Over 30,000 people in the United States suffer a partial or full finger amputation each year. Two very simple everyday household items – doors and power tools – cause the majority of these accidents. I was surprised and pleased to learn that there is a cutting-edge prosthetic manufacturer right here in Thurston County.

ace hardware lincoln creek lumberWhen Colin McDuff lost his own finger in a hunting accident in 2010, he used his skills as a welder to fashion a prosthetic finger out of bicycle parts. An avid cycler, McDuff was inspired by bikers in the cycling world. Enterprising athletes have made prosthetic limbs using bicycle shocks.

The prosthetic fingers available on the market were cosmetic only and not functional. McDuff wanted a functioning finger that would allow him to type, hold a coffee mug or even play an instrument. He brought his innovative design to his friend Bob Thompson and Naked Prosthetcis Devices was born.

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Naked Prosthetics is bringing back full function to finger amputees. Photo courtesy: NP Devices.

As the CEO of Lincoln Creek Lumber Bob Thompson knew there was a void in the prosthetic industry. Thompson was excited to bring a functional prosthetic finger to the market that would get people back to work after an injury. “We have a fully customizable prosthetic finger design that will allow the patient to pull the trigger on an air gun or type on a computer efficiently,” explains Thompson.

Naked Prosthetics has two models of biomechanical prosthetic fingers, designed to replace partial or total loss of the fingers. The design functions just like a finger. A non-motorized device, the prosthetic uses the remainder of an amputee’s finger to power the device. Once a patient has been determined to be a candidate they can request a proprietary sizing kit from Naked Prosthetics. Using the sizing rings and photos, NP Devices uses a very high-end 3D printer to create the simple, elegant and fully functional device. Working with physicians, surgeons and prosthetists, Naked Prosthetics makes every prosthetic finger specific to the needs of the individual patient.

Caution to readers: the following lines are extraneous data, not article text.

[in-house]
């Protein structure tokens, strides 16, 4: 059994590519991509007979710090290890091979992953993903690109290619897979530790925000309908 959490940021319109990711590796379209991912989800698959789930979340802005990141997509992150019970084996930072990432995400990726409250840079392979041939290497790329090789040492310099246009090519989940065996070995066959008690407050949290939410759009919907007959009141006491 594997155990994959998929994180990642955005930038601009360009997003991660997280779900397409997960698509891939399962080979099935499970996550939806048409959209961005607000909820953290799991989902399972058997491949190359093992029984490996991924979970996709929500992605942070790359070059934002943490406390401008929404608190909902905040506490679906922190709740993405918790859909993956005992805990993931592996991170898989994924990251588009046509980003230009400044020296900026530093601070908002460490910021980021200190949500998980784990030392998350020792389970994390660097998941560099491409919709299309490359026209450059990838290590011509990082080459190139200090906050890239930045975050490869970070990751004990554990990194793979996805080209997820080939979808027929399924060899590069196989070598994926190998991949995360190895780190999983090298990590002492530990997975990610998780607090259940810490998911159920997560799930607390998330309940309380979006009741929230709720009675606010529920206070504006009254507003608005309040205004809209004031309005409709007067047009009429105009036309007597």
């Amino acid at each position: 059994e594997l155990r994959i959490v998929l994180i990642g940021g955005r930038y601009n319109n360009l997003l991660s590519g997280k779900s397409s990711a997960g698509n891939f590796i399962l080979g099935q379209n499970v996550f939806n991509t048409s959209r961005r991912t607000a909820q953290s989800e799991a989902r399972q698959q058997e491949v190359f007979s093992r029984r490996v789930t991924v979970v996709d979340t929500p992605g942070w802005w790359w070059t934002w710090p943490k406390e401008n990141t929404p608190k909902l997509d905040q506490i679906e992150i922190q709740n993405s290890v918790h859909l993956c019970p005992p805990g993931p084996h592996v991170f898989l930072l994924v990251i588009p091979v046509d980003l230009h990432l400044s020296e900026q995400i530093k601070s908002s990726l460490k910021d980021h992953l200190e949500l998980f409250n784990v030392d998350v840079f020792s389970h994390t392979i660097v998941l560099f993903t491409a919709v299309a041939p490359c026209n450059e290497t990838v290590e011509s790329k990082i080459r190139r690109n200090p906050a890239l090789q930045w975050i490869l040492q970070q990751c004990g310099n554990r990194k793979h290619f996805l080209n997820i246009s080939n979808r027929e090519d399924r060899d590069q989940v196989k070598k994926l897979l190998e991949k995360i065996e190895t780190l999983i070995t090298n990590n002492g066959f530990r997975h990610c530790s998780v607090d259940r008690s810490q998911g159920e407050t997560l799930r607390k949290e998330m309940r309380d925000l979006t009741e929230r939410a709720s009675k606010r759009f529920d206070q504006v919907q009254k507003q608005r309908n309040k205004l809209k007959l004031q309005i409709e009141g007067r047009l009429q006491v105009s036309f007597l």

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The prosthetic fingers are printed using high end 3D printers and are fully customized to the patient. Photo courtesy: NP Devices.

At NP Devices “It’s All About Function.” Naked Prosthetics is committed to making finger amputees whole by incorporating seamless aesthetics with function. No one appreciates this more than Saku Uchikawa, a computer engineer at Microsoft. Saku lost the top third of two of his fingers while doing some routine maintenance on his motorcycle. He was never able to adapt to keyboarding which accounted for almost 95% of his communication at work. The pain and loss of sensitivity decreased his productivity and effectiveness. He spent almost a year researching prosthetic options until he found Naked Prosthetics. Today he can do everything he had taken for granted before the loss of his fingers. Utilizing the two devices from Naked Prosthetics, he is able to type efficiently again as well as hold his phone and sort through his mail without feeling that he is no longer whole.

Once a customer is fitted with their prosthetic finger, it is only a matter of weeks or months before they are fully functioning. As Bob explains, “Although the finger or a portion of the finger is gone, the vibration of what is left sends a message to the brain allowing it to re-map and bring back function.”

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The elegant design restores the users ability to perform daily tasks and support job retention. Photo courtesy: NP Devices.

One of the more inspirational patient stories is that of Joey, a woman who lost seven digits to septic shock. An art teacher by trade, she also taught sign language and could no longer sign after the loss of her fingers. Once she was fitted with a Naked Prosthetics device, she was signing again in no time. The length from the prosthesis helped her form the letters as clearly as a natural finger.

Naked Prosthetics has grown quickly as the demand for their innovative product is exploding. They are on the forefront of the prosthetic industry in the US and in the world. Very few companies are able to produce a fully custom prosthetic at a reasonable price. Naked Prosthetics now employs 12 people locally including four engineers. The devices are designed, assembled and tested in the region.

Bob Thompson assured me that they are planning to bring even more products to the prosthetic market to make life easier for amputees. For more information on Naked Prosthetics visit their website at www.npdevices.com.

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